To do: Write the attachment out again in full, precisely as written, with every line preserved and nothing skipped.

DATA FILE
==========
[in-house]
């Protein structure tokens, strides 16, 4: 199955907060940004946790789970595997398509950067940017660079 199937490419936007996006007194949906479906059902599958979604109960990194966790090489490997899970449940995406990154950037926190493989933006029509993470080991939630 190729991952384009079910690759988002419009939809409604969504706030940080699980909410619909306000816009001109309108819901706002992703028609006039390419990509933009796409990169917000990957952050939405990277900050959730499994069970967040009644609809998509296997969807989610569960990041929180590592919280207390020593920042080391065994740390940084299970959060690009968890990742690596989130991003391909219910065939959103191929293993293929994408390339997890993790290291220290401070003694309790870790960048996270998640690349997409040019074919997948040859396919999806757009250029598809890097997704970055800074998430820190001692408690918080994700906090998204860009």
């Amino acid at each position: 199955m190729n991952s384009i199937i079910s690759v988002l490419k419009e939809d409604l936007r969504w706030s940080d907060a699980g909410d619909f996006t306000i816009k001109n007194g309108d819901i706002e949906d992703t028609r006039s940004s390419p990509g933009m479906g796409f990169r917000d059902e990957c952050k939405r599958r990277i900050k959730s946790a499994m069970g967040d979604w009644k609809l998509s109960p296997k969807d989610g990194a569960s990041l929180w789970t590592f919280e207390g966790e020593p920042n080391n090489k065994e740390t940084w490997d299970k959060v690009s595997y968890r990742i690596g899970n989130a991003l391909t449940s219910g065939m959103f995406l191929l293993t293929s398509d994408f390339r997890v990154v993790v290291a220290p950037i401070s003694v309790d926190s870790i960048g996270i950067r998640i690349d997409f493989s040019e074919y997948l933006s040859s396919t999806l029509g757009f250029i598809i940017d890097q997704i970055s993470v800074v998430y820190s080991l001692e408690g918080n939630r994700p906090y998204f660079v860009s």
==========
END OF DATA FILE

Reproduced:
[in-house]
């Protein structure tokens, strides 16, 4: 199955907060940004946790789970595997398509950067940017660079 199937490419936007996006007194949906479906059902599958979604109960990194966790090489490997899970449940995406990154950037926190493989933006029509993470080991939630 190729991952384009079910690759988002419009939809409604969504706030940080699980909410619909306000816009001109309108819901706002992703028609006039390419990509933009796409990169917000990957952050939405990277900050959730499994069970967040009644609809998509296997969807989610569960990041929180590592919280207390020593920042080391065994740390940084299970959060690009968890990742690596989130991003391909219910065939959103191929293993293929994408390339997890993790290291220290401070003694309790870790960048996270998640690349997409040019074919997948040859396919999806757009250029598809890097997704970055800074998430820190001692408690918080994700906090998204860009």
């Amino acid at each position: 199955m190729n991952s384009i199937i079910s690759v988002l490419k419009e939809d409604l936007r969504w706030s940080d907060a699980g909410d619909f996006t306000i816009k001109n007194g309108d819901i706002e949906d992703t028609r006039s940004s390419p990509g933009m479906g796409f990169r917000d059902e990957c952050k939405r599958r990277i900050k959730s946790a499994m069970g967040d979604w009644k609809l998509s109960p296997k969807d989610g990194a569960s990041l929180w789970t590592f919280e207390g966790e020593p920042n080391n090489k065994e740390t940084w490997d299970k959060v690009s595997y968890r990742i690596g899970n989130a991003l391909t449940s219910g065939m959103f995406l191929l293993t293929s398509d994408f390339r997890v990154v993790v290291a220290p950037i401070s003694v309790d926190s870790i960048g996270i950067r998640i690349d997409f493989s040019e074919y997948l933006s040859s396919t999806l029509g757009f250029i598809i940017d890097q997704i970055s993470v800074v998430y820190s080991l001692e408690g918080n939630r994700p906090y998204f660079v860009s």